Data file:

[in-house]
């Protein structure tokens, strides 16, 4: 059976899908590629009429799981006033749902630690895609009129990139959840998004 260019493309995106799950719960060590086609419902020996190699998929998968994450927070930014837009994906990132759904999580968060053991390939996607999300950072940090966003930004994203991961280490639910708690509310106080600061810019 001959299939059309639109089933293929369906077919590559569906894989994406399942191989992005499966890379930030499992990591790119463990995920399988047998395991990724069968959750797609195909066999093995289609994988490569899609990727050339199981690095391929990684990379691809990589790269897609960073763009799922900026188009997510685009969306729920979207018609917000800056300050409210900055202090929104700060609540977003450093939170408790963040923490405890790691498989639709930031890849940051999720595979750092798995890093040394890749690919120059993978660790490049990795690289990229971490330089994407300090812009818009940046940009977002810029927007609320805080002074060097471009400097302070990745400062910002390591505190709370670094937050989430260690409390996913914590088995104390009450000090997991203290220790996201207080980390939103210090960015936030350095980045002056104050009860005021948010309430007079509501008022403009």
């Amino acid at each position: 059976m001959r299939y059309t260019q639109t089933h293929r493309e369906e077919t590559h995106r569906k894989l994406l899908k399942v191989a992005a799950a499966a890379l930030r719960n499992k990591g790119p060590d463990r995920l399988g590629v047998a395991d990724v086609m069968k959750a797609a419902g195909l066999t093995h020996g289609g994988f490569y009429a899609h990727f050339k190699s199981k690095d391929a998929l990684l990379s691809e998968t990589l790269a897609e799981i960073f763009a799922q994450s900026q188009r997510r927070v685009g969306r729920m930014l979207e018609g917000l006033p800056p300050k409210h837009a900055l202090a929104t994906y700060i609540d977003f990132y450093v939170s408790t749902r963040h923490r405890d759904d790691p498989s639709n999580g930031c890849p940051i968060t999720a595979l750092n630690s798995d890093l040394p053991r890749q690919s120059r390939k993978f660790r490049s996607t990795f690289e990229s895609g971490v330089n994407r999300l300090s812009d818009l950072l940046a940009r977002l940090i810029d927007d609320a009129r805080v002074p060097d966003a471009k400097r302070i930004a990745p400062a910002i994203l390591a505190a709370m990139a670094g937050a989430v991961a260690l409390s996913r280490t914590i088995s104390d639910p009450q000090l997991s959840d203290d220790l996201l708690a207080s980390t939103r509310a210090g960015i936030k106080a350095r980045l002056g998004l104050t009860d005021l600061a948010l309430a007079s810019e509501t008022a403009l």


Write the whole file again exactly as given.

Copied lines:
[in-house]
């Protein structure tokens, strides 16, 4: 059976899908590629009429799981006033749902630690895609009129990139959840998004 260019493309995106799950719960060590086609419902020996190699998929998968994450927070930014837009994906990132759904999580968060053991390939996607999300950072940090966003930004994203991961280490639910708690509310106080600061810019 001959299939059309639109089933293929369906077919590559569906894989994406399942191989992005499966890379930030499992990591790119463990995920399988047998395991990724069968959750797609195909066999093995289609994988490569899609990727050339199981690095391929990684990379691809990589790269897609960073763009799922900026188009997510685009969306729920979207018609917000800056300050409210900055202090929104700060609540977003450093939170408790963040923490405890790691498989639709930031890849940051999720595979750092798995890093040394890749690919120059993978660790490049990795690289990229971490330089994407300090812009818009940046940009977002810029927007609320805080002074060097471009400097302070990745400062910002390591505190709370670094937050989430260690409390996913914590088995104390009450000090997991203290220790996201207080980390939103210090960015936030350095980045002056104050009860005021948010309430007079509501008022403009």
């Amino acid at each position: 059976m001959r299939y059309t260019q639109t089933h293929r493309e369906e077919t590559h995106r569906k894989l994406l899908k399942v191989a992005a799950a499966a890379l930030r719960n499992k990591g790119p060590d463990r995920l399988g590629v047998a395991d990724v086609m069968k959750a797609a419902g195909l066999t093995h020996g289609g994988f490569y009429a899609h990727f050339k190699s199981k690095d391929a998929l990684l990379s691809e998968t990589l790269a897609e799981i960073f763009a799922q994450s900026q188009r997510r927070v685009g969306r729920m930014l979207e018609g917000l006033p800056p300050k409210h837009a900055l202090a929104t994906y700060i609540d977003f990132y450093v939170s408790t749902r963040h923490r405890d759904d790691p498989s639709n999580g930031c890849p940051i968060t999720a595979l750092n630690s798995d890093l040394p053991r890749q690919s120059r390939k993978f660790r490049s996607t990795f690289e990229s895609g971490v330089n994407r999300l300090s812009d818009l950072l940046a940009r977002l940090i810029d927007d609320a009129r805080v002074p060097d966003a471009k400097r302070i930004a990745p400062a910002i994203l390591a505190a709370m990139a670094g937050a989430v991961a260690l409390s996913r280490t914590i088995s104390d639910p009450q000090l997991s959840d203290d220790l996201l708690a207080s980390t939103r509310a210090g960015i936030k106080a350095r980045l002056g998004l104050t009860d005021l600061a948010l309430a007079s810019e509501t008022a403009l």